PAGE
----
Darksiders 3 has an identity crisis. On the one hand, the stylish, effect-laden combos at your disposal point to a game with combat encounters reminiscent of Devil May Cry’s kinetic action. Yet your fragility and the tough challenge enemies present actively discourage you from approaching combat on the front foot, instead favouring a more methodical approach with an emphasis on tact and evasion. The Darksiders series has always worn its inspirations on its sleeve, but at least there was a sense of focus and consistent design omnipresent in all of its moving parts. Those first two games may have been derivative, but they took concepts and built on them in fun and engaging ways that elevated their strong points. Darksiders 3 is the antithesis of this approach, feeling muddled and unfocused, with an uneven design that trickles down and negatively affects each of its disparate systems.
After both War and Death had their fun in Darksiders 3’s predecessors, it’s now the turn of the perpetually angry Fury, as you take the reins of the third horseman of the apocalypse. Fury wields a bladed whip known as the Barbs of Scorn, which offers both decent range and a satisfying feedback of meaty hits once you’re up close and personal in some demonic entity’s face. Throughout the game you’ll acquire Hollows that grant unique secondary weapons–like a lumbering mallet and rapid-fire chains–and open up your traversal options with different elemental effects. Combos are relatively easy to execute, with one button dedicated to primary attacks and another for those aforementioned secondary strikes. Button mashing is enough to get you through most encounters, but mixing in slight delays between button presses will allow you to pull off air combos and other similarly stylish moves. It certainly looks the part of a flamboyant action game, but these flashy combos are only really feasible against weaker enemies.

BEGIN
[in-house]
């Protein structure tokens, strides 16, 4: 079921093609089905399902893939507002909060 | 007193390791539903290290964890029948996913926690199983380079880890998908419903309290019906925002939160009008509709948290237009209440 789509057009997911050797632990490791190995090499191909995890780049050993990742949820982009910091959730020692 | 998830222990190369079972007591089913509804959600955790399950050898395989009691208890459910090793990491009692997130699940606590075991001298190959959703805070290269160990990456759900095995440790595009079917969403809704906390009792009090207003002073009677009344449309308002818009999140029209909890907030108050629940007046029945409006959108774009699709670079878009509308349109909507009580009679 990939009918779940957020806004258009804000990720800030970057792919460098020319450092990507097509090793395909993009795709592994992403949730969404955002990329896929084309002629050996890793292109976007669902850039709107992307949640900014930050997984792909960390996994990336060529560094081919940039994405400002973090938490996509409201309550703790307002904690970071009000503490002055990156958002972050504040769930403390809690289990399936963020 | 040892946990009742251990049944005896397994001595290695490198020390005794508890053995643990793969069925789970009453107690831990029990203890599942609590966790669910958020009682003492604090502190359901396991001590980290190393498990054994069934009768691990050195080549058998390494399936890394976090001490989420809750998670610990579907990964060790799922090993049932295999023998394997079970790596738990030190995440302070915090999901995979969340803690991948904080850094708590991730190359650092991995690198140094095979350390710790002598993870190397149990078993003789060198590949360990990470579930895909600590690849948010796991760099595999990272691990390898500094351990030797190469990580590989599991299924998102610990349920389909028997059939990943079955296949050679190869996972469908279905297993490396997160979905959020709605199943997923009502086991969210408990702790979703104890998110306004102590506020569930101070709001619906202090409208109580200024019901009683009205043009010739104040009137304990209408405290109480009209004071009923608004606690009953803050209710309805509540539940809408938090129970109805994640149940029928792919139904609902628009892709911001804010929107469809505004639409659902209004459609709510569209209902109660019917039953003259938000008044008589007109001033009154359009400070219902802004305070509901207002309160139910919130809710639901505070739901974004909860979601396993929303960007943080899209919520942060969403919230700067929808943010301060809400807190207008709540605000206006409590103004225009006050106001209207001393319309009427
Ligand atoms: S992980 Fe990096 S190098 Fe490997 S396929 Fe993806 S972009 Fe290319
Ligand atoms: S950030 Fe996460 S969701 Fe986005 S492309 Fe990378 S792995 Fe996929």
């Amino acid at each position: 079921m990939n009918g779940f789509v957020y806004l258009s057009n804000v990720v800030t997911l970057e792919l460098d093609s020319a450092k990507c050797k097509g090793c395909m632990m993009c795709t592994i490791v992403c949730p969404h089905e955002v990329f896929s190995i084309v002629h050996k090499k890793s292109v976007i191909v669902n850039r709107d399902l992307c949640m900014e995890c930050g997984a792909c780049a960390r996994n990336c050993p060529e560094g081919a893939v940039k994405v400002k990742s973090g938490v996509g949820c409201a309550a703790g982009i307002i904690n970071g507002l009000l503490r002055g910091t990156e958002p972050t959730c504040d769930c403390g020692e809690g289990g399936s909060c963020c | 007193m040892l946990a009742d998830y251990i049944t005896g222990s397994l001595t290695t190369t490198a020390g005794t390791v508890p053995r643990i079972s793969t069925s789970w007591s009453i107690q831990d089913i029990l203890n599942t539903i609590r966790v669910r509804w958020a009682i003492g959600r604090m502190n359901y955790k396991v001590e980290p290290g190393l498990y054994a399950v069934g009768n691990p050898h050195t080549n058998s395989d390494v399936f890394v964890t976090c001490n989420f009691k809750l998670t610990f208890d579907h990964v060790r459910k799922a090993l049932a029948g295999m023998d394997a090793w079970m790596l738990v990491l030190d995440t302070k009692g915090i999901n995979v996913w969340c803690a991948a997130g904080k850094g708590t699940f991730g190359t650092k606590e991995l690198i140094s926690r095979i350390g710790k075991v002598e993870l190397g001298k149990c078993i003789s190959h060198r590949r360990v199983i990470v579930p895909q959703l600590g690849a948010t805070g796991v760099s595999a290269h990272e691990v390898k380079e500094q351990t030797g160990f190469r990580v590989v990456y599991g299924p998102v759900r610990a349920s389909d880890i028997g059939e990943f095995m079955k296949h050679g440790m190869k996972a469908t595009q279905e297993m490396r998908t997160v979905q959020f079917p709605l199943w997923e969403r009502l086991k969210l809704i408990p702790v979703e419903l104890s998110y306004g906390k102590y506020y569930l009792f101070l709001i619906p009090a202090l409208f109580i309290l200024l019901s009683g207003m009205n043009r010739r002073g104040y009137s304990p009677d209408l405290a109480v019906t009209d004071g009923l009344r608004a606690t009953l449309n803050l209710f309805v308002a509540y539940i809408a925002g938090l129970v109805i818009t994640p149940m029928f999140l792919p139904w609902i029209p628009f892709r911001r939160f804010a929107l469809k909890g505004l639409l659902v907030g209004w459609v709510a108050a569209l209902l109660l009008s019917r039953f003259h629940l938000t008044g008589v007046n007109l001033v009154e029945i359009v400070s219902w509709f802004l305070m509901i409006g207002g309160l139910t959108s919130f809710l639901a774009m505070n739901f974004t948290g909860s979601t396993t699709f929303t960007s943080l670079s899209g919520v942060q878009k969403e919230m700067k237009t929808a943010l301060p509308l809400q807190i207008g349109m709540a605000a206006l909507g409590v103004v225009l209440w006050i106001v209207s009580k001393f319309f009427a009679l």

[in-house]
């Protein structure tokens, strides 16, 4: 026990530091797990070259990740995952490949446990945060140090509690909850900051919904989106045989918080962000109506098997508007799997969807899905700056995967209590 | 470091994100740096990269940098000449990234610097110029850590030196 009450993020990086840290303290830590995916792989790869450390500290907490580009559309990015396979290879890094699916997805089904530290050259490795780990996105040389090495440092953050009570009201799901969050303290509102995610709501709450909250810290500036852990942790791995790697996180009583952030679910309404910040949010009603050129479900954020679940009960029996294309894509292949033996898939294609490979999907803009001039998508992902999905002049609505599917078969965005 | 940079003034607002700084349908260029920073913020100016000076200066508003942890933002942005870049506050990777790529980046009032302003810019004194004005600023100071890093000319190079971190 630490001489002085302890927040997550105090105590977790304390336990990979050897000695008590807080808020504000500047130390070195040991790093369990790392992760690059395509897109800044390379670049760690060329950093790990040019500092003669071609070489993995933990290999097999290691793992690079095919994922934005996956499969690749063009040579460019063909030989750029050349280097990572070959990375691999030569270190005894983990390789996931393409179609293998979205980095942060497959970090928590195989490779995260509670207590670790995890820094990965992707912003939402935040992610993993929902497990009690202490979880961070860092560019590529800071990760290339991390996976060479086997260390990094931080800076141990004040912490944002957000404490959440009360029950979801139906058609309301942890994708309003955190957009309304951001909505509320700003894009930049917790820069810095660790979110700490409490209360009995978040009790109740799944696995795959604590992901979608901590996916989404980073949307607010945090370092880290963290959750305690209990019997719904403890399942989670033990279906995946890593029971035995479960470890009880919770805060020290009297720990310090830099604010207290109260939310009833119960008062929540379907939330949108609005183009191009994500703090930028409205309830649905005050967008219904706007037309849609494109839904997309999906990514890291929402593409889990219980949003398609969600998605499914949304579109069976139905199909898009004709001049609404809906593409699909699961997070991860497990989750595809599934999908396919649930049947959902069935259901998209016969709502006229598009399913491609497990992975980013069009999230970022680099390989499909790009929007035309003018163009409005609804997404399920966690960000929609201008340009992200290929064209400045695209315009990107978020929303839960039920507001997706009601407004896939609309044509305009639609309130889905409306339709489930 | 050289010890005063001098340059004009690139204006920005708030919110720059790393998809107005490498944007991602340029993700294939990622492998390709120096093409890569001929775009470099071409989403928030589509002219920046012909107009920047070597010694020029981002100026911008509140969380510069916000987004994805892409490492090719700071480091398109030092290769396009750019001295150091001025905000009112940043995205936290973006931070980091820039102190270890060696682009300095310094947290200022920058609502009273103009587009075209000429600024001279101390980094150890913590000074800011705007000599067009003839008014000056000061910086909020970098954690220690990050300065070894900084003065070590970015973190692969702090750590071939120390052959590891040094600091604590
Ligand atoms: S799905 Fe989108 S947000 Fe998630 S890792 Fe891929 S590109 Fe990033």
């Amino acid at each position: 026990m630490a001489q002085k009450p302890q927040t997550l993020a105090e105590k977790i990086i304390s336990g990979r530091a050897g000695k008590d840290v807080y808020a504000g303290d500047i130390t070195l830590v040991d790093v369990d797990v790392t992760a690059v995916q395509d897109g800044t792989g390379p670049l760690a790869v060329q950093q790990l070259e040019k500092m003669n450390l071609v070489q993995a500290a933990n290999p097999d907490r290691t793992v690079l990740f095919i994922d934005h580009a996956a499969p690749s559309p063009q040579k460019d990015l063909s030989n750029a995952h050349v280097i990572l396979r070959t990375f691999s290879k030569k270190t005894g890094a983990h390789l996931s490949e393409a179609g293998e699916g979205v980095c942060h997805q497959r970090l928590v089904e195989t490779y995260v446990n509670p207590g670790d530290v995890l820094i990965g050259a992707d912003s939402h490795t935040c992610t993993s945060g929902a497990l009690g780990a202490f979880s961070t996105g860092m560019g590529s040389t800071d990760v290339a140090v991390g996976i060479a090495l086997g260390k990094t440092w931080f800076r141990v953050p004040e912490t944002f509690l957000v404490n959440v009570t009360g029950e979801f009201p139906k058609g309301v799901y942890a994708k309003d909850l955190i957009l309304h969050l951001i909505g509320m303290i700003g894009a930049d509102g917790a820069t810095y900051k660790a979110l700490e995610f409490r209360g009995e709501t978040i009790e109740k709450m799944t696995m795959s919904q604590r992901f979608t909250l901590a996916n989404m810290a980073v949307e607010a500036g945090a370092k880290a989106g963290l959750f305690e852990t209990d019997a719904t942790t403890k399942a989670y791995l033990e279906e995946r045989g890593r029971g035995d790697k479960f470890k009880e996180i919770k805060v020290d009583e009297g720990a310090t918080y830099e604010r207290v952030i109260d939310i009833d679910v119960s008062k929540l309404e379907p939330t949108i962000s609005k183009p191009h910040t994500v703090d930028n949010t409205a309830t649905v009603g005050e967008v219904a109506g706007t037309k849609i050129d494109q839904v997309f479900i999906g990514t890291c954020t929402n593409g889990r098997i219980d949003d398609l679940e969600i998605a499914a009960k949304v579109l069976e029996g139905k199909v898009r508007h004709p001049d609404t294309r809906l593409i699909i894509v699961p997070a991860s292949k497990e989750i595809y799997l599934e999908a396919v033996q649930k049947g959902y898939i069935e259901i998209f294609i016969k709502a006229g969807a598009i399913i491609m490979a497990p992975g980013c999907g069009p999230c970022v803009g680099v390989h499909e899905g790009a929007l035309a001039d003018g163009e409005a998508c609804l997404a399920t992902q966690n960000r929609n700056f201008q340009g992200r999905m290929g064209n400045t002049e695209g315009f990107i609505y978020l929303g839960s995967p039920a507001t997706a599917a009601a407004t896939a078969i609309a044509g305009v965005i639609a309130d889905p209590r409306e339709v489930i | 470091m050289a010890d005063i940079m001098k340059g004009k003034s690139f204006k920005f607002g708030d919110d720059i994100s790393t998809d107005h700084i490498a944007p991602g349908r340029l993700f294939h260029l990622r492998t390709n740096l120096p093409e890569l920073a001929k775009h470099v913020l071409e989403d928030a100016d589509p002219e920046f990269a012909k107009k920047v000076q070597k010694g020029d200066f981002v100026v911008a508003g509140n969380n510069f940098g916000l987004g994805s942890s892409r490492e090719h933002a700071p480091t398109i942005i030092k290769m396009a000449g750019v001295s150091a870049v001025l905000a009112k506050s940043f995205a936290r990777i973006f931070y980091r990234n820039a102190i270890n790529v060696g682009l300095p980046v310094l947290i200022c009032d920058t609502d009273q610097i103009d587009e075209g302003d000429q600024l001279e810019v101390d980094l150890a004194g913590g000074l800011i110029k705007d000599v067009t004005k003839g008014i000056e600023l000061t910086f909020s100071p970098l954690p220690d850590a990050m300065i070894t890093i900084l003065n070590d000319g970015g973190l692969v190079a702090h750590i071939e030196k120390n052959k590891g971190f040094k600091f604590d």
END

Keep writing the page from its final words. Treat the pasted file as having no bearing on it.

Darksiders 3 has taken some clear inspiration from Dark Souls, so Fury’s low survivability forces you to approach combat in a way that belies its exuberant combos. Enemies are fast and hit hard, and are regularly found in groups. With no stamina meter to speak of, there’s an emphasis on dodging and keeping out of danger that does deviate from Dark Souls’ stringent use of energy management. Each perfectly timed dodge is rewarded with a slow-motion flourish and the chance to counter with a powerful arcane attack, and most clashes are built around Fury’s ability to weave out of the way of incoming sword slashes and ravenous claws. There’s a good variety of enemy types, too; reading their attack patterns and knowing when to evade is paramount to defeating almost every enemy you can’t simply banish with a single combo.